2018 was a year in which the perfume companies more firmly tuned their fragrances towards a younger generation. I tried 701 new perfume releases this past year. If there was one dominant trend it was towards transparent styles; especially in the mainstream sector. It also meant simpler constructs using three to five ingredients. The difficulty I had with this is the great majority of these perfumes fell apart with any scrutiny. Too often transparent minimalism could be summarized succinctly as insipid. Slightly more charitable it was a case of the Emperor’s New Clothes as the brands tried to sell more and more “nothing there” product. The best (worst?) example was the twenty-five releases, at one time, from clothing brand H&M. They didn’t even disguise their attempt to push out a wave of poorly made fragrance. It was a bad joke which made me wish I had only tried 676 new perfumes this year.
Transparent New Clothes for The Emperor
I have had some problems embracing the whole trend because I believe its success requires a very skilled perfumer. Proof of that would come early in the fall with the release of Cartier Carat as in-house perfumer Mathilde Laurent produced a magnificently kinetic transparent floral. It would be followed by the McQueen Collection of soliflore-like constructions employing some of the best perfumers to show the potential of this style of perfume making.
Another emerging trend is the rise of gourmand style perfumes. This might be the last genre of fragrance which has not been terribly overexposed. It means it is fertile ground for brands to make a statement. It also is a style which adapts well to the transparency. Jovoy Remember Me by perfumer Cecile Zarokian was an audacious attempt to push the form forward. I think we will see a spectacular contemporary gourmand soon.
If the perceived banality of the mainstream releases was getting me down the independent perfumers were here to rescue me. They were ready to give me the jump start I needed to throw off my malaise.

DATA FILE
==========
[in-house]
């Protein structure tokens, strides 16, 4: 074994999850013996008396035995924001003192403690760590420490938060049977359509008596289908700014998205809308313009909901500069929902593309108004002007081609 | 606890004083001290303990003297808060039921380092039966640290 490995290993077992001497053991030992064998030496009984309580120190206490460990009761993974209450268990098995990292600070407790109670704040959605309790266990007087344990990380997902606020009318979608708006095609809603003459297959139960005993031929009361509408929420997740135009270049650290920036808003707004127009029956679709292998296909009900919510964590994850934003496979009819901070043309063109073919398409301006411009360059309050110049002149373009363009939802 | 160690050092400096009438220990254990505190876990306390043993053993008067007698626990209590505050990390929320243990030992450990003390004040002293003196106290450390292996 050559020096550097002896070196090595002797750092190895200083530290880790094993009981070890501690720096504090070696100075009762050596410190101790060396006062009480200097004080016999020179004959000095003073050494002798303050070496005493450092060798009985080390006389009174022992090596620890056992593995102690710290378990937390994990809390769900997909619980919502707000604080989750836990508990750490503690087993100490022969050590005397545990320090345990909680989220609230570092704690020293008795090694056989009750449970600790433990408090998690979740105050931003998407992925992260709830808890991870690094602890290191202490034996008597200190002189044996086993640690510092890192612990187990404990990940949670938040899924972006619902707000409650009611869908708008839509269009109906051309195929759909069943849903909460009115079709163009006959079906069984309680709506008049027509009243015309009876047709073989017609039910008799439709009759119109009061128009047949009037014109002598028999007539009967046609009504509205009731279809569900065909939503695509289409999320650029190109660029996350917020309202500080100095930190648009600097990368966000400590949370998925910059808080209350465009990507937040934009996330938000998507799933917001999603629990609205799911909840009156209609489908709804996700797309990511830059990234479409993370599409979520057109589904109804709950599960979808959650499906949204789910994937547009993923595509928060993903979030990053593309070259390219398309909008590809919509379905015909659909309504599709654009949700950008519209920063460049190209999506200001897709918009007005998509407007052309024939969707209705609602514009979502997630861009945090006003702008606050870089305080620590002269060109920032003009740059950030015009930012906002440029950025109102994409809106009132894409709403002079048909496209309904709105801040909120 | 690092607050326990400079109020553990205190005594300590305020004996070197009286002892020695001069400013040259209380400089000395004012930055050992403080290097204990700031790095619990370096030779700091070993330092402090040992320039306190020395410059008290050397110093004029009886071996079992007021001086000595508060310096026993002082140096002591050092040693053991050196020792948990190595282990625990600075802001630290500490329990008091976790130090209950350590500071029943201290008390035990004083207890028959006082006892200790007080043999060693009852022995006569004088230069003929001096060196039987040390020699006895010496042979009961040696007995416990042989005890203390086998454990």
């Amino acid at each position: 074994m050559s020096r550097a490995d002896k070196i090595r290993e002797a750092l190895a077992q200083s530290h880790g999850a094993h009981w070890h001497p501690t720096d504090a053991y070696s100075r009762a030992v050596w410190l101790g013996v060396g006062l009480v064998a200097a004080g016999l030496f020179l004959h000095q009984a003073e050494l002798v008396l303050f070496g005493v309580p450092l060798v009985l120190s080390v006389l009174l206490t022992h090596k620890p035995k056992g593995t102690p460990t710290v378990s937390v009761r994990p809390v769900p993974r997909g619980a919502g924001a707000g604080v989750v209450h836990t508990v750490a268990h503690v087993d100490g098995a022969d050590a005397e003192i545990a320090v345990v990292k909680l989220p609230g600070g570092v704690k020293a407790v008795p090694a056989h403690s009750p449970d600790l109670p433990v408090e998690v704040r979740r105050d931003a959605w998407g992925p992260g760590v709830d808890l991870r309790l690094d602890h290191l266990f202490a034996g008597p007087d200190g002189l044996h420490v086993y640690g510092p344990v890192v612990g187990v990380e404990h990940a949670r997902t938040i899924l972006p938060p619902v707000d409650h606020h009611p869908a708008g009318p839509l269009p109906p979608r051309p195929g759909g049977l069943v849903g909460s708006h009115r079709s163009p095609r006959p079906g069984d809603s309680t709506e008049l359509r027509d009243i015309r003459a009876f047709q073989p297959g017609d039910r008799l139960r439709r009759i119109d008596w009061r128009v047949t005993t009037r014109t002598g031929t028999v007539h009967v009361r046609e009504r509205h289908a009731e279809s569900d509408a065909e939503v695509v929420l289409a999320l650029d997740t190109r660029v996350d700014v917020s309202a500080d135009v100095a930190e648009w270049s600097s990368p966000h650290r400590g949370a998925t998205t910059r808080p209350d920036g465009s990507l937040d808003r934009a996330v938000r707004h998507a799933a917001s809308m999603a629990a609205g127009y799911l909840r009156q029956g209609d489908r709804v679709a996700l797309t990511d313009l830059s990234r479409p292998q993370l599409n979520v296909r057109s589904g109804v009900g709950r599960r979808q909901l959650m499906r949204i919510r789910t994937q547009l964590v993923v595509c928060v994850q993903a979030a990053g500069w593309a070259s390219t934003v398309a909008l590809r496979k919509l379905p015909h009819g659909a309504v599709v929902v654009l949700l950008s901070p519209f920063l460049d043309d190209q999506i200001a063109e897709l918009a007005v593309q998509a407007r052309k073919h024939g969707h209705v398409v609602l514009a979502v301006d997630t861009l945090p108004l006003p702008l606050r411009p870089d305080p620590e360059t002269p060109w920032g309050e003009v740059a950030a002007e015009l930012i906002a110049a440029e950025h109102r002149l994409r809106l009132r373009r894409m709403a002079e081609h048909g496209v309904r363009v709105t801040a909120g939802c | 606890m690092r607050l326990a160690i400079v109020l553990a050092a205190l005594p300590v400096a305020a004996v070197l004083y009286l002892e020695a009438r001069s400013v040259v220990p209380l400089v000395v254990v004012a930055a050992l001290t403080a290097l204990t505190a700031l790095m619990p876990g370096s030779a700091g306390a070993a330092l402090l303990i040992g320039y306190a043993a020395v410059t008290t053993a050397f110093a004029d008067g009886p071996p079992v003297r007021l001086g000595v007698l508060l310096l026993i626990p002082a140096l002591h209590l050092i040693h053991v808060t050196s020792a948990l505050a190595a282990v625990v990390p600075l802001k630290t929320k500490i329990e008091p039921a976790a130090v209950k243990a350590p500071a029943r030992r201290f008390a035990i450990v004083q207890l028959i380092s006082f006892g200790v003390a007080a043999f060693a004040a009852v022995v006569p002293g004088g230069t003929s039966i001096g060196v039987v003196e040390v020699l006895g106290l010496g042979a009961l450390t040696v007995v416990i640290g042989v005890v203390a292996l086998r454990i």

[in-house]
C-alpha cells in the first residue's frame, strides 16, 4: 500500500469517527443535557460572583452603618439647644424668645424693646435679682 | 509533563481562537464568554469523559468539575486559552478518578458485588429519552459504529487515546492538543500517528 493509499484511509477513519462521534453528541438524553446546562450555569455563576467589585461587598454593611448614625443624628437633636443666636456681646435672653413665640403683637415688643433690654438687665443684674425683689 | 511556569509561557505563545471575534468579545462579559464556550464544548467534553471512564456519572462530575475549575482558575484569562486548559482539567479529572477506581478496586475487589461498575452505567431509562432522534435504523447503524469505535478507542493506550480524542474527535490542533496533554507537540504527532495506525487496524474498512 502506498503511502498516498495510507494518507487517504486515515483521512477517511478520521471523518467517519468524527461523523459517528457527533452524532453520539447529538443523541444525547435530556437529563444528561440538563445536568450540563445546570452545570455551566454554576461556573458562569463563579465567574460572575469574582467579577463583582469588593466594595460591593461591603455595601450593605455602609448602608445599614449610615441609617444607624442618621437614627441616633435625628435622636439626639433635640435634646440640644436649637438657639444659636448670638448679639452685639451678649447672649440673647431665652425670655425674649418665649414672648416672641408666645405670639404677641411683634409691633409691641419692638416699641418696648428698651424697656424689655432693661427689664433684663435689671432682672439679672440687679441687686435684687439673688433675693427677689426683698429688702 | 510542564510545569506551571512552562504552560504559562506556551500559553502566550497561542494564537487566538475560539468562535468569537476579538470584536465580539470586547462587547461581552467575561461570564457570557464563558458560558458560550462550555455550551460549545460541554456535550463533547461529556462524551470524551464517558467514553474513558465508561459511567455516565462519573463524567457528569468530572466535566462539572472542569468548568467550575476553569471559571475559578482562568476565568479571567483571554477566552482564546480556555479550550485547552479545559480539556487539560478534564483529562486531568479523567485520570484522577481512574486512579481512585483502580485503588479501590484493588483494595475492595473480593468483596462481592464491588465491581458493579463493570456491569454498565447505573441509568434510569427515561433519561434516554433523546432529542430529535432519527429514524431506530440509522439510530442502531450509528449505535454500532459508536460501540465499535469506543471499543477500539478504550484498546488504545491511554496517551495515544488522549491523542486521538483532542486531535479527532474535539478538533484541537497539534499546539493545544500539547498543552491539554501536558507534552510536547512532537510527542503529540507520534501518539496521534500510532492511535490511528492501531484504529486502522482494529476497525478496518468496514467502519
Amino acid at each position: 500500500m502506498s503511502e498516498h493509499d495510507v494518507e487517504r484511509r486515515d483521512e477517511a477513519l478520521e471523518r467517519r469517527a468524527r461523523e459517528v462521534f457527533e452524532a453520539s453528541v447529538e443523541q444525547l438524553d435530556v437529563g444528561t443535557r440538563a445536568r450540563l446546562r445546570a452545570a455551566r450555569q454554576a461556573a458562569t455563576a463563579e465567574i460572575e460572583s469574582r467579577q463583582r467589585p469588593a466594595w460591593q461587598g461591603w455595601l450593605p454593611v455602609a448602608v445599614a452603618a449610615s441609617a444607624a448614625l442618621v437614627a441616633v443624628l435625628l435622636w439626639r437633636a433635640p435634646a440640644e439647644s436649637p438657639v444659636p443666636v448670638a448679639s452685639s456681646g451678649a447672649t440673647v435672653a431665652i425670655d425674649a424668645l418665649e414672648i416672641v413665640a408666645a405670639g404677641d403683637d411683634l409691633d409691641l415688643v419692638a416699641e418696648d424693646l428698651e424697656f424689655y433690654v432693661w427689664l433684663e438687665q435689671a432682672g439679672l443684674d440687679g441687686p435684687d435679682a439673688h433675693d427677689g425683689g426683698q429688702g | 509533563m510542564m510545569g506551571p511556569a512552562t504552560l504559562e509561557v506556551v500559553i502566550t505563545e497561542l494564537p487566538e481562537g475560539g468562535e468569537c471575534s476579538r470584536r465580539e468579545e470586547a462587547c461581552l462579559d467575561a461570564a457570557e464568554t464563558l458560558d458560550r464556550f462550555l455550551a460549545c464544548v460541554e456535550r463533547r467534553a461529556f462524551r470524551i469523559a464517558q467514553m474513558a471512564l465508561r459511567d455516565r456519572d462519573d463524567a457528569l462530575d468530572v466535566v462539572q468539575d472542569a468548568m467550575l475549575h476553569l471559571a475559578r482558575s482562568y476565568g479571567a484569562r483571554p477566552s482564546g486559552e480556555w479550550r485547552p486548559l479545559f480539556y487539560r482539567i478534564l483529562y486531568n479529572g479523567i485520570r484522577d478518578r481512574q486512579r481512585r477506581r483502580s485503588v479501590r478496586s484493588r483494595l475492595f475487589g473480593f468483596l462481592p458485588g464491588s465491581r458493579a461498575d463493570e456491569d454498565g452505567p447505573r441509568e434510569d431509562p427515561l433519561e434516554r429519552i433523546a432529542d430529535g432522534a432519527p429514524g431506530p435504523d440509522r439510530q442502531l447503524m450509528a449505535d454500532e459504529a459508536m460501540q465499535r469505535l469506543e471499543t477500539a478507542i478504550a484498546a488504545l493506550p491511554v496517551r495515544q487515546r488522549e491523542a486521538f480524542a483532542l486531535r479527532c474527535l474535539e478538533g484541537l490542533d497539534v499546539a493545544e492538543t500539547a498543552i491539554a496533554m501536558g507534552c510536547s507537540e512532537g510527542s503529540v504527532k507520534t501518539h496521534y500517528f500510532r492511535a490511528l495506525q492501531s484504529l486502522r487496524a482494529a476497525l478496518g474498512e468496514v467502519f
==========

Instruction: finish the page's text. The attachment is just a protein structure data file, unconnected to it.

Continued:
Victor Wong of Zoologist Perfumes would oversee the funk of Hyrax with perfumer Sven Pritzkoleit and the prehistoric jungle fire of Tyrannosaurus Rex by perfumer Antonio Gardoni.
Nicole Miller of Blackbird sent out the skanky banana of Y06-S and the oddly compelling plum gourmand Anemone.
Amber Jobin of Aether Arts Perfume created The AI Series which was experimental perfumery of the highest order.
Hiram Green produced a birch tar overload in Hyde a complete opposite of the enticing tobacco and honey of Slowdive.
Of course, 2018 ended with the loss of one of the great independent perfumers, Vero Kern. As that happened, I was reminded of the old saying “when a door closes a window opens”. The window might be looking toward Turkish perfumer Omer Ipecki and his Pekji brand. Mr. Ipecki like Fr. Kern took years to perfect his perfumes before releasing them. He listened to his own artistic vision while displaying an independent swagger. I know I’m laying a large burden on Mr. Ipecki’s shoulders I am hopeful he will bear it with good humor.
If there was a disappointment it was from the niche brands. Many of them safely stayed within their well-trodden lanes. I feel somewhat churlish for saying this because there were many I liked, but very few of them tried anything different. As I looked back it seemed like too many of the brands found a successful space which they continued within. As I think will become apparent over the next two days there were few which stood out.
I still retain my excitement about perfume as it exists in 2018. As I reveal my Perfume, Perfumer, Creative Director and Brand of the Year tomorrow and the Top 25 new perfumes the day after these are the reasons why I feel that way.
One thought on “Colognoisseur Best of 2018: Part 1- Overview”
I agree with you about Cartier Carat — it was on my Christmas wishlist, happily fulfilled, and I am loving it.